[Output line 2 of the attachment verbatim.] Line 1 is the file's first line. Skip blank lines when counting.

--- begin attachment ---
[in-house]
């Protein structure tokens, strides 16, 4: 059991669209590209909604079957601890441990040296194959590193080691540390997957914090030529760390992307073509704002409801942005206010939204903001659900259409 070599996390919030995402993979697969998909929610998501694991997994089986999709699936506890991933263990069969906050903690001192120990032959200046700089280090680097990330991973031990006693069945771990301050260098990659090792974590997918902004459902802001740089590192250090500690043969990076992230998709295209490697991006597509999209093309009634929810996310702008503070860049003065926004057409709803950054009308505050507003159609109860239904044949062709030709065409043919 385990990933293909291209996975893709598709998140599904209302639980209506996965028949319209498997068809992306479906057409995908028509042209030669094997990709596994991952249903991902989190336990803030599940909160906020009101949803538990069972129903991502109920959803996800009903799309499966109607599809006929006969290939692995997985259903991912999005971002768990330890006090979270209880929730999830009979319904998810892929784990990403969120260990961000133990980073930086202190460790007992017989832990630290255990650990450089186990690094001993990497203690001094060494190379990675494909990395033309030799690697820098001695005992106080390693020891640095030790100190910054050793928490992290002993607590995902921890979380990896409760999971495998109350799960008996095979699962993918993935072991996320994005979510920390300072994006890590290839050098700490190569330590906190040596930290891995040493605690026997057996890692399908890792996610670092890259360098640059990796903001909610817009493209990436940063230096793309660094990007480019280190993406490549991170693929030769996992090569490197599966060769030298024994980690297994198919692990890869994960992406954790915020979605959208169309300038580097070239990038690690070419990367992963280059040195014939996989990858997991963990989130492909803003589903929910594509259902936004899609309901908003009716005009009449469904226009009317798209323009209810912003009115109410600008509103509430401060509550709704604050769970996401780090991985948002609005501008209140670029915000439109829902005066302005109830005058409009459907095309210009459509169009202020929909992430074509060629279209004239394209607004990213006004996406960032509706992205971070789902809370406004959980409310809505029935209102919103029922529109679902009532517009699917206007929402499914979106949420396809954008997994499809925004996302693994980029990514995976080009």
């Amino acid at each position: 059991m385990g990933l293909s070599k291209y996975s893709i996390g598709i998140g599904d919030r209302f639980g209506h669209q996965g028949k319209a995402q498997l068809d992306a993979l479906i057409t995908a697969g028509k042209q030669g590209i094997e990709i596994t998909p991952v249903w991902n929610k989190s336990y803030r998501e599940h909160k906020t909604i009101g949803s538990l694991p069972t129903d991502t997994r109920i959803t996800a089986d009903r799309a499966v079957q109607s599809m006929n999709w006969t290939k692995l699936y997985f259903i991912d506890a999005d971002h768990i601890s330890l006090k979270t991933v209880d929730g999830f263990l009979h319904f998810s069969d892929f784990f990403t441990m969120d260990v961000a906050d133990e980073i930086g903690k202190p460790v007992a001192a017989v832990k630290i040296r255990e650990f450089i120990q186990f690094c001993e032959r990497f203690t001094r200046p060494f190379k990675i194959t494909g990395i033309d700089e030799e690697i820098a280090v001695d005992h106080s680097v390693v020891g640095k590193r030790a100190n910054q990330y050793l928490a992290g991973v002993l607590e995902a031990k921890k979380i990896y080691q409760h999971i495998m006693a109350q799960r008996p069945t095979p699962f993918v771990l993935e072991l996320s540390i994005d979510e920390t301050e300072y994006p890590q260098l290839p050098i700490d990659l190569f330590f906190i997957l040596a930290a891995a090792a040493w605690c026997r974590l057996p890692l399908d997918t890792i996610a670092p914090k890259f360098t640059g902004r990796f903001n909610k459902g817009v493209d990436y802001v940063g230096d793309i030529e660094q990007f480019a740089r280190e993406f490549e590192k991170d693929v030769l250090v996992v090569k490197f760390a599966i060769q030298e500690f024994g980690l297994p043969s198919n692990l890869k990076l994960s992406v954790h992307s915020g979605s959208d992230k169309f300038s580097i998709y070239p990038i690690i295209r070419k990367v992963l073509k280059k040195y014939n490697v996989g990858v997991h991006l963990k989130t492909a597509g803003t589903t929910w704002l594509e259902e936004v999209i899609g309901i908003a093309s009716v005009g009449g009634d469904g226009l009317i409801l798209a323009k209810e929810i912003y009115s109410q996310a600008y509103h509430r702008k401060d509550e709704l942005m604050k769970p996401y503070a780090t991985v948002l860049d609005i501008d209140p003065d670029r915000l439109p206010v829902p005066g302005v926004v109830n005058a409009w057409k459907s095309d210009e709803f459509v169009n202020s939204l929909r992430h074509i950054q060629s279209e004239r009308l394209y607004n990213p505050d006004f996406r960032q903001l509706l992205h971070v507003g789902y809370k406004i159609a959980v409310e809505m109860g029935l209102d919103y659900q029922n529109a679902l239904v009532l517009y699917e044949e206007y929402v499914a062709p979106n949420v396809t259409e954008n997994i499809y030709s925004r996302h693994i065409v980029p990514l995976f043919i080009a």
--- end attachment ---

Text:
């Protein structure tokens, strides 16, 4: 059991669209590209909604079957601890441990040296194959590193080691540390997957914090030529760390992307073509704002409801942005206010939204903001659900259409 070599996390919030995402993979697969998909929610998501694991997994089986999709699936506890991933263990069969906050903690001192120990032959200046700089280090680097990330991973031990006693069945771990301050260098990659090792974590997918902004459902802001740089590192250090500690043969990076992230998709295209490697991006597509999209093309009634929810996310702008503070860049003065926004057409709803950054009308505050507003159609109860239904044949062709030709065409043919 385990990933293909291209996975893709598709998140599904209302639980209506996965028949319209498997068809992306479906057409995908028509042209030669094997990709596994991952249903991902989190336990803030599940909160906020009101949803538990069972129903991502109920959803996800009903799309499966109607599809006929006969290939692995997985259903991912999005971002768990330890006090979270209880929730999830009979319904998810892929784990990403969120260990961000133990980073930086202190460790007992017989832990630290255990650990450089186990690094001993990497203690001094060494190379990675494909990395033309030799690697820098001695005992106080390693020891640095030790100190910054050793928490992290002993607590995902921890979380990896409760999971495998109350799960008996095979699962993918993935072991996320994005979510920390300072994006890590290839050098700490190569330590906190040596930290891995040493605690026997057996890692399908890792996610670092890259360098640059990796903001909610817009493209990436940063230096793309660094990007480019280190993406490549991170693929030769996992090569490197599966060769030298024994980690297994198919692990890869994960992406954790915020979605959208169309300038580097070239990038690690070419990367992963280059040195014939996989990858997991963990989130492909803003589903929910594509259902936004899609309901908003009716005009009449469904226009009317798209323009209810912003009115109410600008509103509430401060509550709704604050769970996401780090991985948002609005501008209140670029915000439109829902005066302005109830005058409009459907095309210009459509169009202020929909992430074509060629279209004239394209607004990213006004996406960032509706992205971070789902809370406004959980409310809505029935209102919103029922529109679902009532517009699917206007929402499914979106949420396809954008997994499809925004996302693994980029990514995976080009």